By Nolan Feeney
August 5, 2015

Eleanor Roosevelt is Americans’ top choice for which women should appear on the upcoming redesigned $10 bill, according to a new poll.

About one in three Americans (29%) say the women’s rights advocate and longest-serving First Lady in U.S. history should grace the bill, the McClatchy-Marist poll found. That puts her ahead of Harriet Tubman, who is in second place with 20%, as well as Sacagawea, Amelia Earhart and Susan B. Anthony, who each received 11%. Sandra Day O’Connor, the country’s first female Supreme Court justice, received 4%.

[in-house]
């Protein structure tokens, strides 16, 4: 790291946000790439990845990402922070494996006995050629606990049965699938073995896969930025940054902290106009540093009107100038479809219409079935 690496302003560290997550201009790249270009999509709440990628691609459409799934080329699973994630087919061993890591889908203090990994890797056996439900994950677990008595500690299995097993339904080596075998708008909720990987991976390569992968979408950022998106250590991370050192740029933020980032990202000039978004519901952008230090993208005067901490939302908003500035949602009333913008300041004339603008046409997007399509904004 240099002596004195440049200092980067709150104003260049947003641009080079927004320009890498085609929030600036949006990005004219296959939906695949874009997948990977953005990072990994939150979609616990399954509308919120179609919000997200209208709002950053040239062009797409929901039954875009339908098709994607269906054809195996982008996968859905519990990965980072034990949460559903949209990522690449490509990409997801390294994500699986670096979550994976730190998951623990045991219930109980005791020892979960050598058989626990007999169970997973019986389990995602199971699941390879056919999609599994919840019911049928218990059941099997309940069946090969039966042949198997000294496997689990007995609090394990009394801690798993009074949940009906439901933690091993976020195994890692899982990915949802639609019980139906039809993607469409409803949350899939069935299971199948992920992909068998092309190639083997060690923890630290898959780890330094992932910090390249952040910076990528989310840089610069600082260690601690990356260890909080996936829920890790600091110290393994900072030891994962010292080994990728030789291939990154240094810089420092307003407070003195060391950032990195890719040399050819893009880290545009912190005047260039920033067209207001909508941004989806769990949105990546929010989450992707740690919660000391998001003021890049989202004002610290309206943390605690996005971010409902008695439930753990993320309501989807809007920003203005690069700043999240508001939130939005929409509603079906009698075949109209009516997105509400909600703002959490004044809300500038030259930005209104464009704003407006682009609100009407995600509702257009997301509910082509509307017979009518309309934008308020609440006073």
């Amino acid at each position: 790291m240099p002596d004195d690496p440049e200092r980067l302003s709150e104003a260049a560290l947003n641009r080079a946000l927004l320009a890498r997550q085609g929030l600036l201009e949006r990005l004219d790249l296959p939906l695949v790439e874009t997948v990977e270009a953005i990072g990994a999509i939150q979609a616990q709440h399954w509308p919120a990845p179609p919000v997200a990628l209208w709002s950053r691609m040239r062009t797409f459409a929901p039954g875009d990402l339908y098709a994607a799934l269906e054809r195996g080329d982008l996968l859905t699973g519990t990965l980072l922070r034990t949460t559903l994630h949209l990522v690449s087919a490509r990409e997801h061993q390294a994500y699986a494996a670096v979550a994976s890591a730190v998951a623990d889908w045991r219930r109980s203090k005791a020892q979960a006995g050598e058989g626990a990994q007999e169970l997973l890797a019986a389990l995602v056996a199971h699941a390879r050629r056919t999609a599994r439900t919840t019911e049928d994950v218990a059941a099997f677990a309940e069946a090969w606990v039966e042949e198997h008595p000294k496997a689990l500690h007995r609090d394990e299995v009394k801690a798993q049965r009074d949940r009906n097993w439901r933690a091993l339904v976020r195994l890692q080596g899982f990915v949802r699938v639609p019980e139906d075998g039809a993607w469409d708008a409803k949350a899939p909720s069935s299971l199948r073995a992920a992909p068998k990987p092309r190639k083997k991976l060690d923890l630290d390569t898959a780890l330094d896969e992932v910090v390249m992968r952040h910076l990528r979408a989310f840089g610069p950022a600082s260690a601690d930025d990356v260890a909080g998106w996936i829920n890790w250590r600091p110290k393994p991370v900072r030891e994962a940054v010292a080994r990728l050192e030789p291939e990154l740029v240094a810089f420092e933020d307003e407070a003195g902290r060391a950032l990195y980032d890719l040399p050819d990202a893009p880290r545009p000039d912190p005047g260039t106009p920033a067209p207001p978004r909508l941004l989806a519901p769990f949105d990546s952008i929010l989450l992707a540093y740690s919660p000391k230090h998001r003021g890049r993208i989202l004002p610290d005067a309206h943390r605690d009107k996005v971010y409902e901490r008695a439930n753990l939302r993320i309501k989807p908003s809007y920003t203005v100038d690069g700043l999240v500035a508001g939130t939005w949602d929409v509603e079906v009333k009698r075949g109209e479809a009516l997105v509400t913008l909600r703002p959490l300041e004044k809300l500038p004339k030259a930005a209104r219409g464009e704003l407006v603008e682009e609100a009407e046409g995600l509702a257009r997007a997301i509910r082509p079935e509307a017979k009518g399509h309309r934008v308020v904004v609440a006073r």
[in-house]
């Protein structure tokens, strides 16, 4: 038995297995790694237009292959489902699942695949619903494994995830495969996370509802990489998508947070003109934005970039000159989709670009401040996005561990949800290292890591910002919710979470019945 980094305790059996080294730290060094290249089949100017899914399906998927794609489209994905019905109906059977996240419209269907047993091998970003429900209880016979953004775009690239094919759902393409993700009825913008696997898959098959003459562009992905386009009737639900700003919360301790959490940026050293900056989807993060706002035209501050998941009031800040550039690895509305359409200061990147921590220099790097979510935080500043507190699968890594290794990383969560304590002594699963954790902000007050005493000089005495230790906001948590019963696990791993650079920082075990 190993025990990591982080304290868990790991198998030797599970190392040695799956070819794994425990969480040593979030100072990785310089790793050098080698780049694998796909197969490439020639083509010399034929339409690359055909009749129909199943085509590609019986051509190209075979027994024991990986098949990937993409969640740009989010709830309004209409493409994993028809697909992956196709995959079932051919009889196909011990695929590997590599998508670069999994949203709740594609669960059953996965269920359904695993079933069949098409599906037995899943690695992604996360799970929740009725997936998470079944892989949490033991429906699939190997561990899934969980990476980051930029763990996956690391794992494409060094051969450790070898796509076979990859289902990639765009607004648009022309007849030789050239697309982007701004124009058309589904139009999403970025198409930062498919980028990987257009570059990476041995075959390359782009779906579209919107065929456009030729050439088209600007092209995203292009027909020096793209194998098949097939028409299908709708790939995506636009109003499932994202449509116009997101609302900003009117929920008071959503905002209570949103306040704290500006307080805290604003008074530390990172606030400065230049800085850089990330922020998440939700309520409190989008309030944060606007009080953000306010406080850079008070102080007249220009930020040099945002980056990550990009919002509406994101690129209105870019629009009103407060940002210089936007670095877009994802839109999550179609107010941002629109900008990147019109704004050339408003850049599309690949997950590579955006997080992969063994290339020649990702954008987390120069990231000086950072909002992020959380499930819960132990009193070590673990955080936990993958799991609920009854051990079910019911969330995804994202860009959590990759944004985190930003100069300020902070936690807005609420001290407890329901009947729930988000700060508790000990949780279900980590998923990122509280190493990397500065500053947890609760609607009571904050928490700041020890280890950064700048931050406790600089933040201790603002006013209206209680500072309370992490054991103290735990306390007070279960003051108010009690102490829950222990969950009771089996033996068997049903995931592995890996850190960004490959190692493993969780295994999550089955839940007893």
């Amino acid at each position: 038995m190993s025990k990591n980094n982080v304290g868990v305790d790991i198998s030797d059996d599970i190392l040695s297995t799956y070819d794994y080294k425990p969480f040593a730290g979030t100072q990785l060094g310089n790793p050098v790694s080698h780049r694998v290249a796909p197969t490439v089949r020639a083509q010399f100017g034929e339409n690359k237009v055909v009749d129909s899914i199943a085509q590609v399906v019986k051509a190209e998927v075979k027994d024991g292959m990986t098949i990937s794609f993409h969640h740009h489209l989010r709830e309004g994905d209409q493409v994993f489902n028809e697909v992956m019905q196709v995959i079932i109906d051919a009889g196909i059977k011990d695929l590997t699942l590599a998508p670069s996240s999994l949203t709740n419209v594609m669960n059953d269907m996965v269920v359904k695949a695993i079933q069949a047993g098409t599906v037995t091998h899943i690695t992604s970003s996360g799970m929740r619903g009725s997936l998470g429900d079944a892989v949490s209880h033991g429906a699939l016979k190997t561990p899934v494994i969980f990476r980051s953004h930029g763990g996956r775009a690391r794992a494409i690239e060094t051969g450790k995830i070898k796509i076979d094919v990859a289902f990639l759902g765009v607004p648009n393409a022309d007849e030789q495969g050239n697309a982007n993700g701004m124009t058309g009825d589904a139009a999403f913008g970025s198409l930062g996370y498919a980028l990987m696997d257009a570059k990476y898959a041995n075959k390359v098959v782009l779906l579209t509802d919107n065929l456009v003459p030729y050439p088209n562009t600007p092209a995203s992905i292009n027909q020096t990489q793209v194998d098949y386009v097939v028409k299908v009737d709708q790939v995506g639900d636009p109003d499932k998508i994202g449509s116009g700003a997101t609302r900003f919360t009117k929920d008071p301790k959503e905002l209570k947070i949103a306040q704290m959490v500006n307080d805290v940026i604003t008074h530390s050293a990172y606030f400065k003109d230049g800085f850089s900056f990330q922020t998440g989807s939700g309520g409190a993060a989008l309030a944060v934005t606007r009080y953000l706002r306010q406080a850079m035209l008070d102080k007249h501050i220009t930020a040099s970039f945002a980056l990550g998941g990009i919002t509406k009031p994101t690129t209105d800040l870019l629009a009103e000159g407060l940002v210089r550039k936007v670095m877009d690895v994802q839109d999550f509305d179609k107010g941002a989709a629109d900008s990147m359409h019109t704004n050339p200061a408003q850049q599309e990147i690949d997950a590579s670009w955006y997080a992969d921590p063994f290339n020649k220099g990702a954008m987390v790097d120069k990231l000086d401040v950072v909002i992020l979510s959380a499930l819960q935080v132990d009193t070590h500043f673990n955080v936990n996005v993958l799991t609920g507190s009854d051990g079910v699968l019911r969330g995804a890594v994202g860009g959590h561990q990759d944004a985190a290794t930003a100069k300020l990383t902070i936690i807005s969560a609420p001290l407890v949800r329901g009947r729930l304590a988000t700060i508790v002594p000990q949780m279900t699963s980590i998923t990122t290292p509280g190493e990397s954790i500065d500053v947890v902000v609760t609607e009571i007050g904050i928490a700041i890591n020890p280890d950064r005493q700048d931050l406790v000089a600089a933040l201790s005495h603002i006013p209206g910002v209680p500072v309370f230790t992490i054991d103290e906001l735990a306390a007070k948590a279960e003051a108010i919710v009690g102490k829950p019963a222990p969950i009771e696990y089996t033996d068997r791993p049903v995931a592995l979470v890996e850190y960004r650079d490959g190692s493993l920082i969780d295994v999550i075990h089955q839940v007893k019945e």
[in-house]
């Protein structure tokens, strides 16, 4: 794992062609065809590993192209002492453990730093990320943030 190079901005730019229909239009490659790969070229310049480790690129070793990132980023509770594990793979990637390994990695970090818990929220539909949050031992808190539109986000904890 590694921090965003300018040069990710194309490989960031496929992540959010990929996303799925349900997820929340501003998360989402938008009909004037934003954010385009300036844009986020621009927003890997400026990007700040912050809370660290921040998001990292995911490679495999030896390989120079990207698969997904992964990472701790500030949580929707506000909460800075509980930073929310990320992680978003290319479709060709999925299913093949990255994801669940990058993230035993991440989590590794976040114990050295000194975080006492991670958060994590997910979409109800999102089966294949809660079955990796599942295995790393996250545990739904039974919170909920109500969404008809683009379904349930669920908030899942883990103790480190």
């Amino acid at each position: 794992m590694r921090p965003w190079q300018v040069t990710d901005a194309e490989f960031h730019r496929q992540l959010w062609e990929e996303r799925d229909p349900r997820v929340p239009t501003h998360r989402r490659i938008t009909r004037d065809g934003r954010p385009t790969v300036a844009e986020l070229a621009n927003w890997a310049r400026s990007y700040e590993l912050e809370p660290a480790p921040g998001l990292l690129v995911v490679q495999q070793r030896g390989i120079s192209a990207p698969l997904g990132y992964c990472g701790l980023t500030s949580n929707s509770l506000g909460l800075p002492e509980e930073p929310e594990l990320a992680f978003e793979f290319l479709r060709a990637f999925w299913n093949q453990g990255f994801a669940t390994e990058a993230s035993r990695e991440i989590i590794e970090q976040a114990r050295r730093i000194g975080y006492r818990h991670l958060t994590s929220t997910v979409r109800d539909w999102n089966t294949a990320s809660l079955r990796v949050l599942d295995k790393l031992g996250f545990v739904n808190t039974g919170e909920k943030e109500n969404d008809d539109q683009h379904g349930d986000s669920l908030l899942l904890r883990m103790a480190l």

The Obama Administration announced in June that a woman would appear on a new, redesigned version of the $10 bill, to be unveiled in 2020. Treasury Secretary Jack Lew, whose department led a campaign calling for suggestions (the sole criteria: the women can’t be alive today), is expected to decide later this year. Some $10 bills will continue to show Alexander Hamilton, the first treasury secretary who currently graces it.

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Among black respondents, Tubman was the top choice, with 47% saying the abolitionist should appear on the bill.

Write to Nolan Feeney at nolan.feeney@time.com.

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